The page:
This Sticky Pictures production comprised three seasons, each made up of ten half-hour episodes. Each episode is divided into four segments profiling a different artist or group.
The art-making takes in music, painting, film, fashion, architecture, sculpture, tagging, illustration, dance, writing, poetry, photography and design to ... just about anything, so long as it "keeps on pushing" (as one of the featured artists, The Black Seeds, put it).
The criteria for selecting the creative Kiwis featured in The Living Room seems to be only that their imagination has taken flight in interesting and passionate ways. The artists featured are mainly new generation, but many would go on to become seriously successful (eg Flight of the Conchords, Taika Waititi and bro'Town creators The Naked Samoans).
Each episode is introduced by a different artist: the style is laid-back and informal, as he or she welcomes viewers into their own living room. The title refers to the ubiquitous Kiwi TV room, and to each artist's creative living environment — their studio, bedroom, garage, beach, etc.
In the slickly-designed opening titles, actor/director Louis Sutherland, dapper in tuxedo and with Martini in hand, watches telly while lounging in a ornate hall. The hall morphs into a cramped elevator. As the elevator descends, everyday people get in at each floor (each ad break) and watch what's on the box with Louis (the season two opening went for an unusual industrial laboratory, which created newborn tuxedo-clad humans).
It all sets the tone for the show's fresh approach, shirking the lengthy one-on-one armchair interview for short and sharp snapshots. The Living Room's innovation was to take the basic magazine show format, and mix it with contemporary storytelling techniques drawn from music video and extreme sports (eg jump cut editing, dynamic shooting and an alternative music soundtrack).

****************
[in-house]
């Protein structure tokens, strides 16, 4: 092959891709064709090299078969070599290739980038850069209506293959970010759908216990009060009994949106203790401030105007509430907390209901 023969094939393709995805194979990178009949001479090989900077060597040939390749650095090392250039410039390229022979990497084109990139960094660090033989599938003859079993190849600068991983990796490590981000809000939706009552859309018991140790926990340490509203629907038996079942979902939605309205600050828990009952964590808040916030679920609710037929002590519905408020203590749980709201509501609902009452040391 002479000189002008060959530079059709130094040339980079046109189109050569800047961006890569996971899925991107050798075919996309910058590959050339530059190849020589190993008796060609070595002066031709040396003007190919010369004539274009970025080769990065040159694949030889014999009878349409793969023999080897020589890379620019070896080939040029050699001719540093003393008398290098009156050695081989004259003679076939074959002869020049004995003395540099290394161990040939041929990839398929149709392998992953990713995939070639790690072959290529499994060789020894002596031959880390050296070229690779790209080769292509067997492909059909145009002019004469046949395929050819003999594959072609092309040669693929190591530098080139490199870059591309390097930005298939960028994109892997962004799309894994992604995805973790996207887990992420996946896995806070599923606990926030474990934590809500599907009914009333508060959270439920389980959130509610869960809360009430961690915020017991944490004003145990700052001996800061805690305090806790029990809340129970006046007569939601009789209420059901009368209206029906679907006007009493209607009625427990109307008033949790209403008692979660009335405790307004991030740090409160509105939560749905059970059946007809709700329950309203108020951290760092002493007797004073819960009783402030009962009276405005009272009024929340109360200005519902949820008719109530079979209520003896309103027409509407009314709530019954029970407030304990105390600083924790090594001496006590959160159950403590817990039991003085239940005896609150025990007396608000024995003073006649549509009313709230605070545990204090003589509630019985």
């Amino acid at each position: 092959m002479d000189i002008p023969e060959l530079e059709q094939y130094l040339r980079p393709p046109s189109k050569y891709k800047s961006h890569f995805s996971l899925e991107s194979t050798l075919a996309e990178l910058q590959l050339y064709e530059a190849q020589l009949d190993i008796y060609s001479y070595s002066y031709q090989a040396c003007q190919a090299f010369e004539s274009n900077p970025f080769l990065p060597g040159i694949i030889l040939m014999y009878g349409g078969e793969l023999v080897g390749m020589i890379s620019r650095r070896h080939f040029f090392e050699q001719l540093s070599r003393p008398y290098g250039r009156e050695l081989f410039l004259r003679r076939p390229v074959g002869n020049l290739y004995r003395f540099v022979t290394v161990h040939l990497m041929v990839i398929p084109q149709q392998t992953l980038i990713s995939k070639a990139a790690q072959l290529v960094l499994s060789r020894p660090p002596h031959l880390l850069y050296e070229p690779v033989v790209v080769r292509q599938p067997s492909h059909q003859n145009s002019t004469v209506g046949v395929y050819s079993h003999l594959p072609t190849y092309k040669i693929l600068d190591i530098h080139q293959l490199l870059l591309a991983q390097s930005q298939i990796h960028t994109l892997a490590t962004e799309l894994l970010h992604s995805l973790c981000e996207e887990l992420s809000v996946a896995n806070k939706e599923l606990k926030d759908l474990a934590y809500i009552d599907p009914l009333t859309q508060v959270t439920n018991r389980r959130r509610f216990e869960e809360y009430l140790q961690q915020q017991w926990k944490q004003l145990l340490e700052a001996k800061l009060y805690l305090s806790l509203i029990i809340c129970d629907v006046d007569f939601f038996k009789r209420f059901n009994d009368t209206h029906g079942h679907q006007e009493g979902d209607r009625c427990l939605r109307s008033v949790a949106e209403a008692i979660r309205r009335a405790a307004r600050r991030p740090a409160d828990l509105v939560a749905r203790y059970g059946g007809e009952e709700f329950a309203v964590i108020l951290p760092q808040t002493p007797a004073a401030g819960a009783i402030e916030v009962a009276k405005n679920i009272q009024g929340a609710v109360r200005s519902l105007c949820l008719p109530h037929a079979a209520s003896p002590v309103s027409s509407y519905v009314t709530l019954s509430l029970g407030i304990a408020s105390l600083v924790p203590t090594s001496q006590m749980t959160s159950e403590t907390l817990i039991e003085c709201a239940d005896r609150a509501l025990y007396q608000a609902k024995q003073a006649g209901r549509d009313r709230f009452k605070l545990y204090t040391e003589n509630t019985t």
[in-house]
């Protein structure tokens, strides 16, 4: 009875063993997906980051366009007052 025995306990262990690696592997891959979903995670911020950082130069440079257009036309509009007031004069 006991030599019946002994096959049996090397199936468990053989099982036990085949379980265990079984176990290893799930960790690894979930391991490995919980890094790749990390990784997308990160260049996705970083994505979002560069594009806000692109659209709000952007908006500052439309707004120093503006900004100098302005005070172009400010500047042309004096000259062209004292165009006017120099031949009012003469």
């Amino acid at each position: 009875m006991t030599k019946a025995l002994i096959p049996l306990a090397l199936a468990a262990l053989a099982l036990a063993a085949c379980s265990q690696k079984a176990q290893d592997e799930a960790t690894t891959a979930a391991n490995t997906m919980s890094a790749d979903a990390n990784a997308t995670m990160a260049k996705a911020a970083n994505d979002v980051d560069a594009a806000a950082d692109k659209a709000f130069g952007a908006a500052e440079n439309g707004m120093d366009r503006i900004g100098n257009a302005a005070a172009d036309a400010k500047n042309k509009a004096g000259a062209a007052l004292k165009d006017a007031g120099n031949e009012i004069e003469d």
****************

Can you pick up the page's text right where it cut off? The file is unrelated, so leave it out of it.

The respect for each artist, and what they're all about, lends the potentially generic mix authenticity. You get a sense the directors are committed to finding a shooting style true to the featured artist, and to conveying what makes them tick. It's reality TV, but in a good, soulful, way; as Sticky boss Mark Albiston put it: "I wanted it to be about real things".
The result is an honest perspective on contemporary, urban and alternative culture. For 18 to 45-year-olds in the audience, starved of intelligent, street level arts programming, it brought fresh air to a fusty tradition of ‘worthy' arts productions. For the artists the segments are five-minute gems: shining, stellar adverts for their art-making, and for Aotearoa, the series is a celebration of our diverse 21st Century creative energy.
A core production group all shared in the directing, camera operating, sound and editing. Corralled by Albiston, they included Simon Baumfield, Sima Urale and Chris Graham, plus in later series Mike Bridgman, Jason Naran, Bernadine Lim, Nathan Morris and Jane Wynyard.
Sticky Pictures was formed when its directors Albiston and Amelia Bardsley returned to New Zealand after a three year working sojourn in London. Albiston had worked in television and Bardsley was a commercial lawyer. On their return to New Zealand in 2000 they worked towards producing, according to Albiston, "the kind of TV I like".
The first season (of three) aired on TV3 in 2003. The Living Room proved to be the kind of TV that critics and judges liked, collecting multiple gongs at both industry awards shows that year. At both the 2004 and 2005 NZ Screen Awards it picked up gongs for Achievement in Directing (Factual/Entertainment/Lifestyle), and Best Lifestyle/ Entertainment Programme.
[Research by Mihi Murray]